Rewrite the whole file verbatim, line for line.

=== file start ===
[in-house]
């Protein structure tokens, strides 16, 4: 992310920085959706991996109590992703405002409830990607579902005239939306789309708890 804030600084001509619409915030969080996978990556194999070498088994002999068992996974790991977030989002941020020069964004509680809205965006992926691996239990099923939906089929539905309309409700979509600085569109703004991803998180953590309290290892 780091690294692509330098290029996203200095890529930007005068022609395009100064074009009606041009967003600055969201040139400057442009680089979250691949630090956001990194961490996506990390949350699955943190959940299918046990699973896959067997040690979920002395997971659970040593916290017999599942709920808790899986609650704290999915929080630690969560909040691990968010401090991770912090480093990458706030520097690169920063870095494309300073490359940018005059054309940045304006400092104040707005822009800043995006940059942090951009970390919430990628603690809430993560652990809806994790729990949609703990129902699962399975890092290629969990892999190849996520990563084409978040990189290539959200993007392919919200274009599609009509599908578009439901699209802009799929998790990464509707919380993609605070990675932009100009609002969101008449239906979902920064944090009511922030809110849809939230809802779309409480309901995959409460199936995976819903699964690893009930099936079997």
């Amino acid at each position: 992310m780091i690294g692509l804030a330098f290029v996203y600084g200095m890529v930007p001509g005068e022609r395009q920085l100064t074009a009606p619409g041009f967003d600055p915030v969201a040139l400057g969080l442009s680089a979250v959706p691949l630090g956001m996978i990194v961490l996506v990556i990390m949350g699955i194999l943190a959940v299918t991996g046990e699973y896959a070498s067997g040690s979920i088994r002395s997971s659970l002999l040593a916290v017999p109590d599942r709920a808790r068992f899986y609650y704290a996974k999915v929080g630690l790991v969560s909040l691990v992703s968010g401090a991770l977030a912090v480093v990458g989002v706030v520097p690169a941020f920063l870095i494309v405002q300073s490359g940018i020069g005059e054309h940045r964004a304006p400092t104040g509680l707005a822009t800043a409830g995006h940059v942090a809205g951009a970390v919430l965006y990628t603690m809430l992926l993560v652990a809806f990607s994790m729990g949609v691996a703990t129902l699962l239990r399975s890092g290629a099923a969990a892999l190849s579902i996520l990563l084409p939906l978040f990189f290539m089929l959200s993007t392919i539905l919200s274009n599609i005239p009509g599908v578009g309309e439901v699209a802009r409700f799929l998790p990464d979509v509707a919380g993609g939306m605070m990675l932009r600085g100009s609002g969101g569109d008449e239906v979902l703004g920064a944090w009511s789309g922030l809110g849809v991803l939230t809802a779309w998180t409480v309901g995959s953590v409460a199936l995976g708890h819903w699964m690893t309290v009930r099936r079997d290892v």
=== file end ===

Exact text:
[in-house]
């Protein structure tokens, strides 16, 4: 992310920085959706991996109590992703405002409830990607579902005239939306789309708890 804030600084001509619409915030969080996978990556194999070498088994002999068992996974790991977030989002941020020069964004509680809205965006992926691996239990099923939906089929539905309309409700979509600085569109703004991803998180953590309290290892 780091690294692509330098290029996203200095890529930007005068022609395009100064074009009606041009967003600055969201040139400057442009680089979250691949630090956001990194961490996506990390949350699955943190959940299918046990699973896959067997040690979920002395997971659970040593916290017999599942709920808790899986609650704290999915929080630690969560909040691990968010401090991770912090480093990458706030520097690169920063870095494309300073490359940018005059054309940045304006400092104040707005822009800043995006940059942090951009970390919430990628603690809430993560652990809806994790729990949609703990129902699962399975890092290629969990892999190849996520990563084409978040990189290539959200993007392919919200274009599609009509599908578009439901699209802009799929998790990464509707919380993609605070990675932009100009609002969101008449239906979902920064944090009511922030809110849809939230809802779309409480309901995959409460199936995976819903699964690893009930099936079997």
């Amino acid at each position: 992310m780091i690294g692509l804030a330098f290029v996203y600084g200095m890529v930007p001509g005068e022609r395009q920085l100064t074009a009606p619409g041009f967003d600055p915030v969201a040139l400057g969080l442009s680089a979250v959706p691949l630090g956001m996978i990194v961490l996506v990556i990390m949350g699955i194999l943190a959940v299918t991996g046990e699973y896959a070498s067997g040690s979920i088994r002395s997971s659970l002999l040593a916290v017999p109590d599942r709920a808790r068992f899986y609650y704290a996974k999915v929080g630690l790991v969560s909040l691990v992703s968010g401090a991770l977030a912090v480093v990458g989002v706030v520097p690169a941020f920063l870095i494309v405002q300073s490359g940018i020069g005059e054309h940045r964004a304006p400092t104040g509680l707005a822009t800043a409830g995006h940059v942090a809205g951009a970390v919430l965006y990628t603690m809430l992926l993560v652990a809806f990607s994790m729990g949609v691996a703990t129902l699962l239990r399975s890092g290629a099923a969990a892999l190849s579902i996520l990563l084409p939906l978040f990189f290539m089929l959200s993007t392919i539905l919200s274009n599609i005239p009509g599908v578009g309309e439901v699209a802009r409700f799929l998790p990464d979509v509707a919380g993609g939306m605070m990675l932009r600085g100009s609002g969101g569109d008449e239906v979902l703004g920064a944090w009511s789309g922030l809110g849809v991803l939230t809802a779309w998180t409480v309901g995959s953590v409460a199936l995976g708890h819903w699964m690893t309290v009930r099936r079997d290892v």